Spring 2005

Can Statins Ameliorate MS?

More than two years ago, researchers at UCSF Medical Center discovered that cholesterol-lowering statins have beneficial immunomodulatory effects in treating multiple sclerosis (MS) in an animal model. The research, conducted by neurologist Dr. Scott Zamvil, and published in the journal Nature, reflects a growing interest in the beneficial effects that statins may have on a variety of disorders like MS, Alzheimer's disease, diabetes and arthritis.

Zamvil and his co-principal investigator, Dr. Emmanuelle Waubant, a neurologist, are beginning an international, multi-center clinical trial to extend their previous research and find out whether statins can benefit people with MS. "This will be the first placebo-controlled trial of statins for treating MS," Zamvil says. Zamvil previously did the basic research on how statins affected an MS-like condition in mice.

A group led by Inderjit Singh at the Medical University of South Carolina in Charleston, and Tim Volmer at Yale University Medical School, recently did a small (28 patients) open-label clinical trial of the statin Zocor (simvastatin). Their results, published in the journal Lancet, demonstrated that the number and volume of new CNS lesions measured by MRI decreased in MS patients with this treatment. While promising, the Singh study is not definitive, says Zamvil, because of the way that patients were selected and because it was not placebo-controlled.

Statins lower cholesterol by interfering with cholesterol-producing enzymes, but also inhibit the secretion of inflammatory cytokines. This has made statin drugs potential therapeutics for a host of disorders, such as Alzheimer's disease, osteoporosis and MS. If effective against MS, statins will likely become a very attractive therapy because there are so few approved drugs for MS and because statins are already widely available, Zamvil says.

Zamvil and Waubant are recruiting patients for the placebo-controlled clinical trial. The research project will study 152 patients at 15 research centers in the United States and Canada. The two researchers designed the protocol for the study, which will be coordinated by the Immune Tolerance Network.

To be eligible for the study, patients must present with their first attack of MS and have two or more brain lesions visible on an MRI. Patients enrolled in the trial will be given the maximum FDA-approved dose of the statin Lipitor (atorvastatin) during a one-year treatment phase, and then will be followed for six or more months.

One reason for studying patients in the earliest stages of the disease is that this period is likely to show the greatest therapeutic response to statins. "MS has an early inflammatory phase and a later degenerative phase in which there is less inflammation," Zamvil says. Fixed neural deficits that accumulate later in the disease may also mask subtle improvements resulting from the use of statins.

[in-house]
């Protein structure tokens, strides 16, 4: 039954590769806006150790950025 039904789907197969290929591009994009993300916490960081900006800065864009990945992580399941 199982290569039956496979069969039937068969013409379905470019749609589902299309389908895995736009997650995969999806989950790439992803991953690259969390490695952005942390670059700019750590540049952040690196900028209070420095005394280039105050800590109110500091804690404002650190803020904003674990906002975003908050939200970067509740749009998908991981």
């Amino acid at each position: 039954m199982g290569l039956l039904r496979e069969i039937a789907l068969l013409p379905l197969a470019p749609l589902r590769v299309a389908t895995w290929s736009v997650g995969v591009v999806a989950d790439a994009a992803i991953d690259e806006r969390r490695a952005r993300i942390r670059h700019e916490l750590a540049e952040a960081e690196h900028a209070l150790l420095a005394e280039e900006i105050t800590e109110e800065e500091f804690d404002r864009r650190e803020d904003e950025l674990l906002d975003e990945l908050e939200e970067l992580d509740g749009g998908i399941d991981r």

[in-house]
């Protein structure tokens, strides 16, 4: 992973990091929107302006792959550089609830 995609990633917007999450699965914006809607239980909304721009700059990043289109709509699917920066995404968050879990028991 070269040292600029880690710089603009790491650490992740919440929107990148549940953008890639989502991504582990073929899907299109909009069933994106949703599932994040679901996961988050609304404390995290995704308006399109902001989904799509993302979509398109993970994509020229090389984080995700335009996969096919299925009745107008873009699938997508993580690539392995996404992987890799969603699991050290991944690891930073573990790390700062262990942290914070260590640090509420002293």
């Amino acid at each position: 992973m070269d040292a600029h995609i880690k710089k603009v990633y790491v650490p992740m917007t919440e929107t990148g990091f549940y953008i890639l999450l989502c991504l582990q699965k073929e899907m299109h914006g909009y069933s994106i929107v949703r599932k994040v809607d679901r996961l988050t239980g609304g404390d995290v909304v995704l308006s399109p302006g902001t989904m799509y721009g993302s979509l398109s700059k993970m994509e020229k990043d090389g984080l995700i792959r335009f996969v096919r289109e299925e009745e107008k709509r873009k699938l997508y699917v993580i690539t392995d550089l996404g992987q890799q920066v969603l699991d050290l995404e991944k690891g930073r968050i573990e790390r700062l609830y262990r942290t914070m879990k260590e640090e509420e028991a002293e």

Another reason for working with patients in the earliest stages is that these patients are most likely not yet on existing MS therapies, says Waubant.

Patient protection has been a concern in the construction of the trial, since the group that is randomly assigned the placebo may be deprived of a useful therapy. Therefore, Waubant says, any patients who exhibit either three new brain lesions on MRI scans or an exacerbation of their symptoms will be provided with free beta-interferon therapy for the rest of the trial.

UCSF researchers are interested in what they might learn about statins' effect on MS, but also are excited by what they might learn about the disease itself, Waubant says. "Not much is known about the earliest stages of MS and we are going to be able to collect an enormous amount of information that has not been collected before."


1. Youssef S, Stuve O, Patarroyo JC, Ruiz PJ, Radosevich JL, Hur EM, Bravo M, Mitchell DJ, Sobel RA, Steinman L, Zamvil SS. The HMG-CoA reductase inhibitor, atorvastatin, promotes a Th2 bias and reverses paralysis in central nervous system autoimmune disease. Nature. 2002 Nov 7;420(6911):78-84.

2. Timothy Vollmer, Lyndon Key, Valerie Durkalski, William Tyor, John Corboy, Silva Markovic-Plese, Jana Preiningerova, Marco Rizzo, Inderjit Singh. Oral simvastatin treatment in relapsing-remitting multiple sclerosis. Lancet, Volume 363, Issue 9421, page 1607.

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